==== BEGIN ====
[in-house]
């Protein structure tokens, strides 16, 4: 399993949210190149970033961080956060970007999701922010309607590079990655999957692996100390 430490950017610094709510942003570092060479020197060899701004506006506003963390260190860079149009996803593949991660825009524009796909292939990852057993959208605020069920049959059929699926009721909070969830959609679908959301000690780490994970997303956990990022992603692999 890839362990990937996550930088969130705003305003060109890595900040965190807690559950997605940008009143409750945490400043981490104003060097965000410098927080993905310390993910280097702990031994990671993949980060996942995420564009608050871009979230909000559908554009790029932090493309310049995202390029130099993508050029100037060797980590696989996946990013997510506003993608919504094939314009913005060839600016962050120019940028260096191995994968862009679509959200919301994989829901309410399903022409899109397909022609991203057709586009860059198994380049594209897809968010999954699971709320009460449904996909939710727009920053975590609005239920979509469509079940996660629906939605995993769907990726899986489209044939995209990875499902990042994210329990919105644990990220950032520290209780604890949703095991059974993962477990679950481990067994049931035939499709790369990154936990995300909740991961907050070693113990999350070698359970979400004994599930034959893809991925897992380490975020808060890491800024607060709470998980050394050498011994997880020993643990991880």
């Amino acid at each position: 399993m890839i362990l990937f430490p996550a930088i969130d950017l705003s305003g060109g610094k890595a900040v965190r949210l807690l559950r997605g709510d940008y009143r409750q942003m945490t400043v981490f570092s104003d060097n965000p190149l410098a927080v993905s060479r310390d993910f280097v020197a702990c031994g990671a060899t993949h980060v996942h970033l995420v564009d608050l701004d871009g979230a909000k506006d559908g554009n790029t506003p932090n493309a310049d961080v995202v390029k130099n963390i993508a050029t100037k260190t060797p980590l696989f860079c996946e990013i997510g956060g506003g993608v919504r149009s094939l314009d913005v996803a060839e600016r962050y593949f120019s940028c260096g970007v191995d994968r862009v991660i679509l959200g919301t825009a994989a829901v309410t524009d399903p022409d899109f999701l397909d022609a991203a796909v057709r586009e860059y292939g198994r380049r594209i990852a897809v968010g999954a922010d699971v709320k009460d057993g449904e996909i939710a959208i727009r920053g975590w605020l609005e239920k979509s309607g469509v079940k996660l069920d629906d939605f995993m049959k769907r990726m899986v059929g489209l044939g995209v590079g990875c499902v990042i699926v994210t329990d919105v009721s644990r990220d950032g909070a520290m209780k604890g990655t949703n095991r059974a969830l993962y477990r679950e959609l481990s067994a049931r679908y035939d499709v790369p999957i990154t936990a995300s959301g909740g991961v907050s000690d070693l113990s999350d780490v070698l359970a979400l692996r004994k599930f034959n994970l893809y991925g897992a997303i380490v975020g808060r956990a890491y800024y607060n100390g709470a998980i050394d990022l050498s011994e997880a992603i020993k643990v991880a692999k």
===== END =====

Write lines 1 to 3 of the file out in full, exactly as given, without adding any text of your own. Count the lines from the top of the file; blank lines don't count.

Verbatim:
[in-house]
């Protein structure tokens, strides 16, 4: 399993949210190149970033961080956060970007999701922010309607590079990655999957692996100390 430490950017610094709510942003570092060479020197060899701004506006506003963390260190860079149009996803593949991660825009524009796909292939990852057993959208605020069920049959059929699926009721909070969830959609679908959301000690780490994970997303956990990022992603692999 890839362990990937996550930088969130705003305003060109890595900040965190807690559950997605940008009143409750945490400043981490104003060097965000410098927080993905310390993910280097702990031994990671993949980060996942995420564009608050871009979230909000559908554009790029932090493309310049995202390029130099993508050029100037060797980590696989996946990013997510506003993608919504094939314009913005060839600016962050120019940028260096191995994968862009679509959200919301994989829901309410399903022409899109397909022609991203057709586009860059198994380049594209897809968010999954699971709320009460449904996909939710727009920053975590609005239920979509469509079940996660629906939605995993769907990726899986489209044939995209990875499902990042994210329990919105644990990220950032520290209780604890949703095991059974993962477990679950481990067994049931035939499709790369990154936990995300909740991961907050070693113990999350070698359970979400004994599930034959893809991925897992380490975020808060890491800024607060709470998980050394050498011994997880020993643990991880």
């Amino acid at each position: 399993m890839i362990l990937f430490p996550a930088i969130d950017l705003s305003g060109g610094k890595a900040v965190r949210l807690l559950r997605g709510d940008y009143r409750q942003m945490t400043v981490f570092s104003d060097n965000p190149l410098a927080v993905s060479r310390d993910f280097v020197a702990c031994g990671a060899t993949h980060v996942h970033l995420v564009d608050l701004d871009g979230a909000k506006d559908g554009n790029t506003p932090n493309a310049d961080v995202v390029k130099n963390i993508a050029t100037k260190t060797p980590l696989f860079c996946e990013i997510g956060g506003g993608v919504r149009s094939l314009d913005v996803a060839e600016r962050y593949f120019s940028c260096g970007v191995d994968r862009v991660i679509l959200g919301t825009a994989a829901v309410t524009d399903p022409d899109f999701l397909d022609a991203a796909v057709r586009e860059y292939g198994r380049r594209i990852a897809v968010g999954a922010d699971v709320k009460d057993g449904e996909i939710a959208i727009r920053g975590w605020l609005e239920k979509s309607g469509v079940k996660l069920d629906d939605f995993m049959k769907r990726m899986v059929g489209l044939g995209v590079g990875c499902v990042i699926v994210t329990d919105v009721s644990r990220d950032g909070a520290m209780k604890g990655t949703n095991r059974a969830l993962y477990r679950e959609l481990s067994a049931r679908y035939d499709v790369p999957i990154t936990a995300s959301g909740g991961v907050s000690d070693l113990s999350d780490v070698l359970a979400l692996r004994k599930f034959n994970l893809y991925g897992a997303i380490v975020g808060r956990a890491y800024y607060n100390g709470a998980i050394d990022l050498s011994e997880a992603i020993k643990v991880a692999k």